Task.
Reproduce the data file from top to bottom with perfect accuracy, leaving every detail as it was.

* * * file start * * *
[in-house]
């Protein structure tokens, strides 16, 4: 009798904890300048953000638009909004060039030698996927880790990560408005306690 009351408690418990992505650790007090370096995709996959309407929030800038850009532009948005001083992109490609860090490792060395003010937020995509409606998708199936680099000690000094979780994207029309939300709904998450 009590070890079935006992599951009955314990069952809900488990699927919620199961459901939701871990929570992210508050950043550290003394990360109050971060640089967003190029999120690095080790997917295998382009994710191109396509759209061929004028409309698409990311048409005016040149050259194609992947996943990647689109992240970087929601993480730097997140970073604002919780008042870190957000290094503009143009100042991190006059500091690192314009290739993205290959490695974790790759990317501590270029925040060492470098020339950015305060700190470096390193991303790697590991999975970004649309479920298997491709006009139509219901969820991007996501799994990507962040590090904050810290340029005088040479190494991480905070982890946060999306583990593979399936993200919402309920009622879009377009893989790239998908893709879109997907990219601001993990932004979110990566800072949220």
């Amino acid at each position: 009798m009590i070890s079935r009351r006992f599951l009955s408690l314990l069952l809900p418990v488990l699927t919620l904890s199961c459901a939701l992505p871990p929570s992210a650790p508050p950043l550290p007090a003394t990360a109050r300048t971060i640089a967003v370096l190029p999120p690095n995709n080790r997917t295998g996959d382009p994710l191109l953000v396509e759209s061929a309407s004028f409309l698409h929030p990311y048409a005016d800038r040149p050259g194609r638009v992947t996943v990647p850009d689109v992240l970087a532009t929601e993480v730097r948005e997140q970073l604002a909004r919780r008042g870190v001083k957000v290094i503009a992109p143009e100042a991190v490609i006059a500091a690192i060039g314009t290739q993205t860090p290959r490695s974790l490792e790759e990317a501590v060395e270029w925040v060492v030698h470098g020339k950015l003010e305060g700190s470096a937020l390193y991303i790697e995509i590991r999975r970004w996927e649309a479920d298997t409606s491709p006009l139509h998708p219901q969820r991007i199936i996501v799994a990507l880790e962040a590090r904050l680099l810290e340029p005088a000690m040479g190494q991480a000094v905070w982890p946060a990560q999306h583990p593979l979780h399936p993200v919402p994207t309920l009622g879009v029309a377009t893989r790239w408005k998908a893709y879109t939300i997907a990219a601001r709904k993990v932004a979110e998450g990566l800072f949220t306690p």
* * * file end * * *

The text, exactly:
[in-house]
């Protein structure tokens, strides 16, 4: 009798904890300048953000638009909004060039030698996927880790990560408005306690 009351408690418990992505650790007090370096995709996959309407929030800038850009532009948005001083992109490609860090490792060395003010937020995509409606998708199936680099000690000094979780994207029309939300709904998450 009590070890079935006992599951009955314990069952809900488990699927919620199961459901939701871990929570992210508050950043550290003394990360109050971060640089967003190029999120690095080790997917295998382009994710191109396509759209061929004028409309698409990311048409005016040149050259194609992947996943990647689109992240970087929601993480730097997140970073604002919780008042870190957000290094503009143009100042991190006059500091690192314009290739993205290959490695974790790759990317501590270029925040060492470098020339950015305060700190470096390193991303790697590991999975970004649309479920298997491709006009139509219901969820991007996501799994990507962040590090904050810290340029005088040479190494991480905070982890946060999306583990593979399936993200919402309920009622879009377009893989790239998908893709879109997907990219601001993990932004979110990566800072949220």
């Amino acid at each position: 009798m009590i070890s079935r009351r006992f599951l009955s408690l314990l069952l809900p418990v488990l699927t919620l904890s199961c459901a939701l992505p871990p929570s992210a650790p508050p950043l550290p007090a003394t990360a109050r300048t971060i640089a967003v370096l190029p999120p690095n995709n080790r997917t295998g996959d382009p994710l191109l953000v396509e759209s061929a309407s004028f409309l698409h929030p990311y048409a005016d800038r040149p050259g194609r638009v992947t996943v990647p850009d689109v992240l970087a532009t929601e993480v730097r948005e997140q970073l604002a909004r919780r008042g870190v001083k957000v290094i503009a992109p143009e100042a991190v490609i006059a500091a690192i060039g314009t290739q993205t860090p290959r490695s974790l490792e790759e990317a501590v060395e270029w925040v060492v030698h470098g020339k950015l003010e305060g700190s470096a937020l390193y991303i790697e995509i590991r999975r970004w996927e649309a479920d298997t409606s491709p006009l139509h998708p219901q969820r991007i199936i996501v799994a990507l880790e962040a590090r904050l680099l810290e340029p005088a000690m040479g190494q991480a000094v905070w982890p946060a990560q999306h583990p593979l979780h399936p993200v919402p994207t309920l009622g879009v029309a377009t893989r790239w408005k998908a893709y879109t939300i997907a990219a601001r709904k993990v932004a979110e998450g990566l800072f949220t306690p």